2016-08-11 / Front Page

Charter revision requests pared down

By Ben Meiklejohn
Staff Writer

BIDDEFORD – The charter revision commission reduced the number of charter amendments they will propose on this year’s election ballot from 33 to 22 proposals, and decided to have voters vote on them individually instead of in bundles. At the Monday, Aug. 8 meeting, Chairman Paul Therrien, who represents Ward 2, said he, Vice Chairman Robert Provencher, of Ward 6, Secretary Raymond Tardif, of Ward 3, City Clerk Carmen Morris and City Solicitor Keith Jacques met on Aug. 4 to get guidance from Jacques on the amendment proposals the commission had supported.

Therrien said Jacques advised the group not to present the 30-plus changes on the ballot in the form of three bundled questions, or even one question.

“The rationale is,” said Therrien, “that this option is used if you’re practically throwing out the whole child.”

Therrien said some of the questions, such as changing the definition of the mayor from “chief magistrate” of the city to “chief executive officer,” could be done outside of a voter approved amendment if voters generally approve allowing corrections to be made in grammar, syntax and format.

“Keith thinks he can resolve this without going to a ballot question,” Therrien said. “It’s very likely we can throw this out.”

Therrien said Jacques recommended that a proposal that would require the council to establish procedures allowing councilors to place any item on the agenda be added with the words “within 30 days.”

The commission decided to combine two proposals asking for voter approval for compensation increases for councilors and school committee members into one proposal.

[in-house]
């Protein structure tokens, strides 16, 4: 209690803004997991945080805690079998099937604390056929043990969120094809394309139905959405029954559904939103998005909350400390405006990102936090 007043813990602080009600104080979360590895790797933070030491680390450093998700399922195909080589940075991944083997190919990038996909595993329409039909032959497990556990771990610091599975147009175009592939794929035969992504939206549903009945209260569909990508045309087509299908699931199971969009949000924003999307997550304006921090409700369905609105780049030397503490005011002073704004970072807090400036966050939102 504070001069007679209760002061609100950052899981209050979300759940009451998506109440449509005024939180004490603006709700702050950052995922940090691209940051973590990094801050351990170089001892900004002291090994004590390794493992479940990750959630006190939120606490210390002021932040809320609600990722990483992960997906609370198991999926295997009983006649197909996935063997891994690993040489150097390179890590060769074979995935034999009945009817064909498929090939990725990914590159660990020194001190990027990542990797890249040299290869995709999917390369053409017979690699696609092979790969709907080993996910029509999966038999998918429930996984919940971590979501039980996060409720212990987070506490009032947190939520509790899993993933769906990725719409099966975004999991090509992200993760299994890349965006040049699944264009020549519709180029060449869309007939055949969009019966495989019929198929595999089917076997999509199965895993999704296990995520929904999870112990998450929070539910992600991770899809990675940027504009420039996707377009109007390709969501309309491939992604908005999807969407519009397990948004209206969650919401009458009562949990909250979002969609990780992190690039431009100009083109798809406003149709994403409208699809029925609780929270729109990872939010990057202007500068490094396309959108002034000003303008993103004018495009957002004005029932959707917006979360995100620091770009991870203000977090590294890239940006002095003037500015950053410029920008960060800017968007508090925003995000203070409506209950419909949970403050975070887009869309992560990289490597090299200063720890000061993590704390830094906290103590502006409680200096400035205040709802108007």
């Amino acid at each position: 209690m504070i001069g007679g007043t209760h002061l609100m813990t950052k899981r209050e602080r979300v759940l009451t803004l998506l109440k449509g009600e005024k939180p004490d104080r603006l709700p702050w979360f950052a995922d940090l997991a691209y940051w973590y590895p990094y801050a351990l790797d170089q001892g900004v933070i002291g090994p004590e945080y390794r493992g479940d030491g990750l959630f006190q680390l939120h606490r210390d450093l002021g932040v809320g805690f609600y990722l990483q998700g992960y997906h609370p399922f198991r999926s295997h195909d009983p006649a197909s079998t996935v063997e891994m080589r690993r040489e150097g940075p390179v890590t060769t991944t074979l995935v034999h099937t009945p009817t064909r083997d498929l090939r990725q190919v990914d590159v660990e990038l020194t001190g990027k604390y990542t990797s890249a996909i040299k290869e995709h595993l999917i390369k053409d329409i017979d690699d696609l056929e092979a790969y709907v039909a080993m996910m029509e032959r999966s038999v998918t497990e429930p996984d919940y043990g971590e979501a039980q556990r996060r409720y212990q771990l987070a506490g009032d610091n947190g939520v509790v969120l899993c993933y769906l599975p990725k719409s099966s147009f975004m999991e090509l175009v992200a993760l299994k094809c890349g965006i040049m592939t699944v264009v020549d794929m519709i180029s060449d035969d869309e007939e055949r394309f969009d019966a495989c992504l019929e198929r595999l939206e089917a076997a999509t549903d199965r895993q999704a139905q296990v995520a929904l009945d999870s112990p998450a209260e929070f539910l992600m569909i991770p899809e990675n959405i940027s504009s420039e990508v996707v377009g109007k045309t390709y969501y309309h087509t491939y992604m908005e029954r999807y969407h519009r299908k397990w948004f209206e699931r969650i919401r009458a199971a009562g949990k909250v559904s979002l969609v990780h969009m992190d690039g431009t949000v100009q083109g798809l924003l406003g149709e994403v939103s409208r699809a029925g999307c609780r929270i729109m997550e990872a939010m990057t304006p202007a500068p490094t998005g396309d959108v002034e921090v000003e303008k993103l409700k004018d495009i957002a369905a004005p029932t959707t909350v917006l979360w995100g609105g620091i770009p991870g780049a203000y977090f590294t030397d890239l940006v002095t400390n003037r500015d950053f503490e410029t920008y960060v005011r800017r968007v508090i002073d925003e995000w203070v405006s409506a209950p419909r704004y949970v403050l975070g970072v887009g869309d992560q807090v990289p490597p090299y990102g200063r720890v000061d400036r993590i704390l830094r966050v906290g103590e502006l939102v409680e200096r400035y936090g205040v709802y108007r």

“I think it will fail, so we might as well put it into one question so they fail together,” said Commissioner at Large Bruce Benway, a former city manager who was ap- pointed to the commission by Mayor Alan Casavant.

Benway said that during a previous charter revision in 1998, voters approved increases for councilors but not for school board members.

The commission also approved combining three different proposals into one, that would require the city manager and school committee to submit 5-year capital improvement plans annually, along with their budgets.

“(Combining) is a very good idea,” said Provencher. “It’s all one subject, so it ought to be (combined).”

Therrien said he would seek Jacques’ counsel on whether it was acceptable to combine some questions that addressed the same specific issues.

The commission spent considerable discussion on the proposals to replace the fire and police commissions with citizen advisory boards, eventually voting to combine the two questions so that either both the police and fire commissions are replaced, or neither one is.

Therrien said he was concerned about there not being a backup plan, should the question fail.

“If this gets rejected, we come out of this with the same problem we have going into it,” he said. “We have a police and fire chief that answer to a commission instead of a city manager.”